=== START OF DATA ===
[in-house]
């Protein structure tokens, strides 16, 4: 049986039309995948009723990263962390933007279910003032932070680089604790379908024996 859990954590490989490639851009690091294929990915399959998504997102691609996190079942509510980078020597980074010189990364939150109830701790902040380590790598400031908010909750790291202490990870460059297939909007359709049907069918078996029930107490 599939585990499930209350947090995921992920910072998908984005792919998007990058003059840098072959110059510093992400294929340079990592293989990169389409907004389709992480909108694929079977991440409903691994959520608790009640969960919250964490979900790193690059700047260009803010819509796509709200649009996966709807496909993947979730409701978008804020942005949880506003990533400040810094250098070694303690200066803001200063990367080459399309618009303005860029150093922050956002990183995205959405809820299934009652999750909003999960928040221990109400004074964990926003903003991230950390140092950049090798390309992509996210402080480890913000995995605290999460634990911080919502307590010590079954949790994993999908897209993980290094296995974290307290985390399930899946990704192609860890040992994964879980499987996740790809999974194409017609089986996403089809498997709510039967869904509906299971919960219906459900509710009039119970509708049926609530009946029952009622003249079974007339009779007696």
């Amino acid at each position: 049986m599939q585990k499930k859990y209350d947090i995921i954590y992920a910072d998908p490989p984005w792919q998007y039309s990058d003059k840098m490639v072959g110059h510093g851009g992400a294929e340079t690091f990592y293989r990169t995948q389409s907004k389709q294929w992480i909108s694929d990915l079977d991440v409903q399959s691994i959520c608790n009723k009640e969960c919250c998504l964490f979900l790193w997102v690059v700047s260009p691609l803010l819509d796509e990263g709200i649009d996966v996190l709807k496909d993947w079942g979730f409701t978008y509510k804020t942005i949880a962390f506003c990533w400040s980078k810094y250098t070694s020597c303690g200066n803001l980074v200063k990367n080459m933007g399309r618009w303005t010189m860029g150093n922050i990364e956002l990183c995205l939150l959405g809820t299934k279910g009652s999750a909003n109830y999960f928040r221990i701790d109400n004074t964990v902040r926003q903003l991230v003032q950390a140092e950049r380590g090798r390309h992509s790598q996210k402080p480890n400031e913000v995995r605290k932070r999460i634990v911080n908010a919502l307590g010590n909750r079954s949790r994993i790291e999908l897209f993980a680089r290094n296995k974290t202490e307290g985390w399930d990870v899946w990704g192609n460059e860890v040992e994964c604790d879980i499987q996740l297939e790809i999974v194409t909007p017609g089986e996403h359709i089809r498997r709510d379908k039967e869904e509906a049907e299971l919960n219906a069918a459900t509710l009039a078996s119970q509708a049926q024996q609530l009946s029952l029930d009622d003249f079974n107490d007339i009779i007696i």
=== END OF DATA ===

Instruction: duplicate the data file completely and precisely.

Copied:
[in-house]
């Protein structure tokens, strides 16, 4: 049986039309995948009723990263962390933007279910003032932070680089604790379908024996 859990954590490989490639851009690091294929990915399959998504997102691609996190079942509510980078020597980074010189990364939150109830701790902040380590790598400031908010909750790291202490990870460059297939909007359709049907069918078996029930107490 599939585990499930209350947090995921992920910072998908984005792919998007990058003059840098072959110059510093992400294929340079990592293989990169389409907004389709992480909108694929079977991440409903691994959520608790009640969960919250964490979900790193690059700047260009803010819509796509709200649009996966709807496909993947979730409701978008804020942005949880506003990533400040810094250098070694303690200066803001200063990367080459399309618009303005860029150093922050956002990183995205959405809820299934009652999750909003999960928040221990109400004074964990926003903003991230950390140092950049090798390309992509996210402080480890913000995995605290999460634990911080919502307590010590079954949790994993999908897209993980290094296995974290307290985390399930899946990704192609860890040992994964879980499987996740790809999974194409017609089986996403089809498997709510039967869904509906299971919960219906459900509710009039119970509708049926609530009946029952009622003249079974007339009779007696």
């Amino acid at each position: 049986m599939q585990k499930k859990y209350d947090i995921i954590y992920a910072d998908p490989p984005w792919q998007y039309s990058d003059k840098m490639v072959g110059h510093g851009g992400a294929e340079t690091f990592y293989r990169t995948q389409s907004k389709q294929w992480i909108s694929d990915l079977d991440v409903q399959s691994i959520c608790n009723k009640e969960c919250c998504l964490f979900l790193w997102v690059v700047s260009p691609l803010l819509d796509e990263g709200i649009d996966v996190l709807k496909d993947w079942g979730f409701t978008y509510k804020t942005i949880a962390f506003c990533w400040s980078k810094y250098t070694s020597c303690g200066n803001l980074v200063k990367n080459m933007g399309r618009w303005t010189m860029g150093n922050i990364e956002l990183c995205l939150l959405g809820t299934k279910g009652s999750a909003n109830y999960f928040r221990i701790d109400n004074t964990v902040r926003q903003l991230v003032q950390a140092e950049r380590g090798r390309h992509s790598q996210k402080p480890n400031e913000v995995r605290k932070r999460i634990v911080n908010a919502l307590g010590n909750r079954s949790r994993i790291e999908l897209f993980a680089r290094n296995k974290t202490e307290g985390w399930d990870v899946w990704g192609n460059e860890v040992e994964c604790d879980i499987q996740l297939e790809i999974v194409t909007p017609g089986e996403h359709i089809r498997r709510d379908k039967e869904e509906a049907e299971l919960n219906a069918a459900t509710l009039a078996s119970q509708a049926q024996q609530l009946s029952l029930d009622d003249f079974n107490d007339i009779i007696i």